Study finds surge in hospitalizations for heroin, drug overdoses
January 26, 2016 12:11 AM
Connor Mulvaney for PublicSource.
The soaring epidemic of heroin and prescription overdoses has sparked thousands of inpatient admissions across Pennsylvania
By Adam Smeltz / Pittsburgh Post-Gazette
The soaring epidemic of heroin and prescription overdoses has sparked thousands of inpatient admissions across Pennsylvania, socking urban and rural hospitals with robust surges in case rates, a state agency has found.
Clinicians handled 1,848 inpatient hospitalizations in 2014 for overdoses of heroin and pain medication, a near tripling of the statewide numbers in 2000, the Pennsylvania Health Care Cost Containment Council said. The sharpest increase emerged among heroin overdose patients in rural counties, where hospitalizations jumped 315 percent, according to the PHC4 report released Tuesday.
By comparison, urban areas logged a 143 percent bump in the same category.
“No one knows the reason” for that discrepancy, said Christina Mair, a University of Pittsburgh faculty member who is studying rural overdose patterns. She said Pennsylvania “certainly [ranks] in the top 10 worst states in the country in terms of the rates of overdose and dependence.”
The report should help researchers analyze the trends through regional and historic breakdowns often lacking in death counts from the epidemic, Ms. Mair said. The new assessment uses hospital discharge data to tally overdoses among Pennsylvanians at least 15 years old who were admitted to general acute-care facilities, but it leaves out other cases.
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“I think the more data we can get that help us understand, in real time, what’s happening, the better it is. Right now, it is still very difficult for us to know,” said Karen Hacker, the Allegheny County Health Department director.
Upticks in hospital patients may suggest that more people know to seek emergency care for an overdose, Dr. Hacker said, while growing availability of the antidote naloxone may steer an unknown number of others away from the emergency room.
Total fatalities from drug-connected overdoses reached at least 326 last year in Allegheny County, up from 307 the year before, according to OverdoseFreePA.org, a collaboration involving Pitt. A breakdown specific to individual drugs and medications was not immediately available Monday.
“Whether urban or rural, this issue is an equal-opportunity offender,” PHC4 executive director Joe Martin said in a statement. He said his agency, which collects and analyzes hospital data, dug into the numbers amid deepening concerns over heroin and opioid overdoses in particular.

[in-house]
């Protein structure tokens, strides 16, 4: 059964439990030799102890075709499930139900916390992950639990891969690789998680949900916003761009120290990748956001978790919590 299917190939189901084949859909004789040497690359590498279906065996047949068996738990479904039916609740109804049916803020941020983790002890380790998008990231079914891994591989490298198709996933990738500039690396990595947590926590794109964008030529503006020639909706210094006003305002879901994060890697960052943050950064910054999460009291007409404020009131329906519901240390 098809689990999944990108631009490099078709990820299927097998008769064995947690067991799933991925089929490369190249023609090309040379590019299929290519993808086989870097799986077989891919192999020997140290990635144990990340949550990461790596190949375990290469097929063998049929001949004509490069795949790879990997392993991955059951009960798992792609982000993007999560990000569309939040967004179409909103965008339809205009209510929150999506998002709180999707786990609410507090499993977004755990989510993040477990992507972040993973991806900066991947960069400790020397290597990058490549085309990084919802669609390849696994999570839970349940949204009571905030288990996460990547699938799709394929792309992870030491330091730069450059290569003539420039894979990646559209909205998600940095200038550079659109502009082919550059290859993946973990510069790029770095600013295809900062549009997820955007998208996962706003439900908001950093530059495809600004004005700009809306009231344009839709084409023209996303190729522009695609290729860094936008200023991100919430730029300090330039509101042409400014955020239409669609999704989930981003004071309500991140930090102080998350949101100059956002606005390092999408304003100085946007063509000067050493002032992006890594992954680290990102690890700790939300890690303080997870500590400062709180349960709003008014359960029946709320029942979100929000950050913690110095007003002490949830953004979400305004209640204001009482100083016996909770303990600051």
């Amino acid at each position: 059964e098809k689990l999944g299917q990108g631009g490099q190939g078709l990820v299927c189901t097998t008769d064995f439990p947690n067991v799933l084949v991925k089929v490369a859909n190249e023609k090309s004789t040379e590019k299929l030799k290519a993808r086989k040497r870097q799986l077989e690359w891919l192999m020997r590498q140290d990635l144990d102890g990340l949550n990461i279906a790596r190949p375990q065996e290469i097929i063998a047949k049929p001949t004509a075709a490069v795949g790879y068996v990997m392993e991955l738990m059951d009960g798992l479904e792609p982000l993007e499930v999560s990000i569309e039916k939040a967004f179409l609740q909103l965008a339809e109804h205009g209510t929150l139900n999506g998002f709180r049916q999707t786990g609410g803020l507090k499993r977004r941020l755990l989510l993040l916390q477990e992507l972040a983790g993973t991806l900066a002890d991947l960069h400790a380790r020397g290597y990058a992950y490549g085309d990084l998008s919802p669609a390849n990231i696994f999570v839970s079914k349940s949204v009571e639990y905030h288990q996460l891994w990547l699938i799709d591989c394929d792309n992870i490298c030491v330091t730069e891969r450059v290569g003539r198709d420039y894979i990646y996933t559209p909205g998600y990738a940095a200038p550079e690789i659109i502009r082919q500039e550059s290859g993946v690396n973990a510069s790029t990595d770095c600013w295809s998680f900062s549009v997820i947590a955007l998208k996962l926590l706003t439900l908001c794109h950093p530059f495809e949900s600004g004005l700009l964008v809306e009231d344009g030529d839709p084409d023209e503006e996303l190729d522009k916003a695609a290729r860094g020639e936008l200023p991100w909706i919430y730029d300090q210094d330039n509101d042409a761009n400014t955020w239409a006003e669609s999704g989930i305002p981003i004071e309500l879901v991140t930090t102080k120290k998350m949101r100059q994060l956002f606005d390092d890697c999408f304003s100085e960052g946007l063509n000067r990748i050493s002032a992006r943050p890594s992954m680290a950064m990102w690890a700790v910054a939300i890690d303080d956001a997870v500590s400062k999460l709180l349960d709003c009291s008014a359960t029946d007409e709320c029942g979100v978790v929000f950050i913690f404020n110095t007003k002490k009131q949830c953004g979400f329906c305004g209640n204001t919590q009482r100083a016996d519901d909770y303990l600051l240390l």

In southwestern Pennsylvania, heroin overdoses represented 9.1 inpatient hospitalizations per 100,000 people in 2014, compared with 2.3 hospitalizations per 100,000 in 2000. For pain medicine overdoses, the rate was 7.3 hospitalizations per 100,000 last year, about three times the figure in 2000.
Heroin overdoses now virtually match those involving pain medications, which spiked at 1,142 in 2011 before receding to 929 in 2014.
Doctors said that suggests a couple of shifts: Physicians may be taking a more conservative approach to prescribing potentially addictive opioids, and more drug users may be shifting to cheaper, easy-to-find heroin from illegal dealers.
“Clearly, the prescription-drug epidemic has led to the heroin epidemic,” said Jack Kabazie, who directs the pain-medicine division at the North Side-based Allegheny Health Network.
He said much of the epidemic stems from a shift in prescribing standards more than 20 years ago. “Faulty studies” in that era led to over-prescription of addictive opioid painkillers, Dr. Kabazie said.
Although physicians are becoming more aware of the epidemic, he said, the state should mandate continuing education in opioid prescription-writing. He said Pennsylvania also needs a real-time database to let doctors and pharmacists monitor patients’ earlier and ongoing prescriptions, no matter where patients may seek the drugs.
The Pennsylvania Medical Society expects such a database could begin running this year, said society president Scott Shapiro. Plans have gotten hung up in the ongoing state budget impasse.
“We’re seeing the opioid-abuse problem span all financial demographics of society. It’s not just the underprivileged that this affects,” said Dr. Shapiro, a cardiologist outside Philadelphia.
Still, data in the PHC4 report show a demographic split: The highest hospitalization rate for pain-medication overdoses in Pennsylvania was among patients 50-59 years old, and the highest rate for heroin overdoses occurred in the 20-29 age bracket.
“You wouldn’t expect people in their 20s and 30s to take as many pain medications as people in their 50s and older do,” said Marylou Buyse, a senior medical director at Highmark Inc.
The company and other health care groups, including UPMC, have put a premium on cutting abuse by expanding education for physicians and by making antidotes more available to combat overdose symptoms, among other approaches.
Michael Lynch, the Pittsburgh Poison Center medical director and a Pitt faculty member, called the overdose trends scary.
“It’s going to take more than one or two strategies,” Dr. Lynch said. “It’s going to take a lot of collaboration.”
Staff writer Steve Twedt contributed. Adam Smeltz: email@example.com, 412-263-2625.